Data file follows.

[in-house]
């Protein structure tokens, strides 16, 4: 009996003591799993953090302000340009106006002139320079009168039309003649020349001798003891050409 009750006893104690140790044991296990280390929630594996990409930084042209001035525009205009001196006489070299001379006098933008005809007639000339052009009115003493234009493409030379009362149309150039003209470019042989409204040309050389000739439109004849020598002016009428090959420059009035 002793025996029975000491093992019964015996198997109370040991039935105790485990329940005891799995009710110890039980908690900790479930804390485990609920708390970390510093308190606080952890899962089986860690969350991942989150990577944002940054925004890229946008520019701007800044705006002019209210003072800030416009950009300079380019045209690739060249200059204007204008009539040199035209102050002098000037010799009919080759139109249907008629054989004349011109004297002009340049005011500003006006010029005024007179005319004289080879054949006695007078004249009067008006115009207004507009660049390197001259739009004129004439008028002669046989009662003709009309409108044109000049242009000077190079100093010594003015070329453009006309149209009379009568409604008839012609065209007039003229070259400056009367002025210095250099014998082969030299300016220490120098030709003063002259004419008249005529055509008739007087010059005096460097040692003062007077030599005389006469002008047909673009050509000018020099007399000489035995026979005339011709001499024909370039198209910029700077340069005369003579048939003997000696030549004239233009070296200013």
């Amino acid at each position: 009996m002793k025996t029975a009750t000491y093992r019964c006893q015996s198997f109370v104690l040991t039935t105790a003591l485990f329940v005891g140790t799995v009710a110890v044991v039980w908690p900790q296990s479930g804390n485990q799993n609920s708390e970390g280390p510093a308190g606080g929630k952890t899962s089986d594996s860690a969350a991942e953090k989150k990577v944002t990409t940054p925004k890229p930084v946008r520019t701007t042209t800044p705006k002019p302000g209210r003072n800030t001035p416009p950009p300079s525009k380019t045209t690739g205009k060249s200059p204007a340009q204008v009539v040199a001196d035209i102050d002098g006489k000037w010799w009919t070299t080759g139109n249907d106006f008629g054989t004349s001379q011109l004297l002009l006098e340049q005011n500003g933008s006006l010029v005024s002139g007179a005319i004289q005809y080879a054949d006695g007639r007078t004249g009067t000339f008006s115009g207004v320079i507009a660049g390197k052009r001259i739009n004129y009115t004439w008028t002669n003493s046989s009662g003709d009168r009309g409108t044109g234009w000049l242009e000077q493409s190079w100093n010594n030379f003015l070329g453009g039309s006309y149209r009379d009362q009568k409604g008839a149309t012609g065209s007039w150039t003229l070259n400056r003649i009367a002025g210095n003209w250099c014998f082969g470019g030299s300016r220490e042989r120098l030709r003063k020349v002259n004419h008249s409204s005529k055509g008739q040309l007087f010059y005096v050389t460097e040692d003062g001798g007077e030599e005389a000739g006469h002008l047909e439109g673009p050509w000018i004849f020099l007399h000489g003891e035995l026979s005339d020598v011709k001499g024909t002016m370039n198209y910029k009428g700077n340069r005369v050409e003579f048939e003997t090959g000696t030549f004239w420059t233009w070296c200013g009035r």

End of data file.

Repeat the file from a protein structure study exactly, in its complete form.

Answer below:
[in-house]
């Protein structure tokens, strides 16, 4: 009996003591799993953090302000340009106006002139320079009168039309003649020349001798003891050409 009750006893104690140790044991296990280390929630594996990409930084042209001035525009205009001196006489070299001379006098933008005809007639000339052009009115003493234009493409030379009362149309150039003209470019042989409204040309050389000739439109004849020598002016009428090959420059009035 002793025996029975000491093992019964015996198997109370040991039935105790485990329940005891799995009710110890039980908690900790479930804390485990609920708390970390510093308190606080952890899962089986860690969350991942989150990577944002940054925004890229946008520019701007800044705006002019209210003072800030416009950009300079380019045209690739060249200059204007204008009539040199035209102050002098000037010799009919080759139109249907008629054989004349011109004297002009340049005011500003006006010029005024007179005319004289080879054949006695007078004249009067008006115009207004507009660049390197001259739009004129004439008028002669046989009662003709009309409108044109000049242009000077190079100093010594003015070329453009006309149209009379009568409604008839012609065209007039003229070259400056009367002025210095250099014998082969030299300016220490120098030709003063002259004419008249005529055509008739007087010059005096460097040692003062007077030599005389006469002008047909673009050509000018020099007399000489035995026979005339011709001499024909370039198209910029700077340069005369003579048939003997000696030549004239233009070296200013």
């Amino acid at each position: 009996m002793k025996t029975a009750t000491y093992r019964c006893q015996s198997f109370v104690l040991t039935t105790a003591l485990f329940v005891g140790t799995v009710a110890v044991v039980w908690p900790q296990s479930g804390n485990q799993n609920s708390e970390g280390p510093a308190g606080g929630k952890t899962s089986d594996s860690a969350a991942e953090k989150k990577v944002t990409t940054p925004k890229p930084v946008r520019t701007t042209t800044p705006k002019p302000g209210r003072n800030t001035p416009p950009p300079s525009k380019t045209t690739g205009k060249s200059p204007a340009q204008v009539v040199a001196d035209i102050d002098g006489k000037w010799w009919t070299t080759g139109n249907d106006f008629g054989t004349s001379q011109l004297l002009l006098e340049q005011n500003g933008s006006l010029v005024s002139g007179a005319i004289q005809y080879a054949d006695g007639r007078t004249g009067t000339f008006s115009g207004v320079i507009a660049g390197k052009r001259i739009n004129y009115t004439w008028t002669n003493s046989s009662g003709d009168r009309g409108t044109g234009w000049l242009e000077q493409s190079w100093n010594n030379f003015l070329g453009g039309s006309y149209r009379d009362q009568k409604g008839a149309t012609g065209s007039w150039t003229l070259n400056r003649i009367a002025g210095n003209w250099c014998f082969g470019g030299s300016r220490e042989r120098l030709r003063k020349v002259n004419h008249s409204s005529k055509g008739q040309l007087f010059y005096v050389t460097e040692d003062g001798g007077e030599e005389a000739g006469h002008l047909e439109g673009p050509w000018i004849f020099l007399h000489g003891e035995l026979s005339d020598v011709k001499g024909t002016m370039n198209y910029k009428g700077n340069r005369v050409e003579f048939e003997t090959g000696t030549f004239w420059t233009w070296c200013g009035r």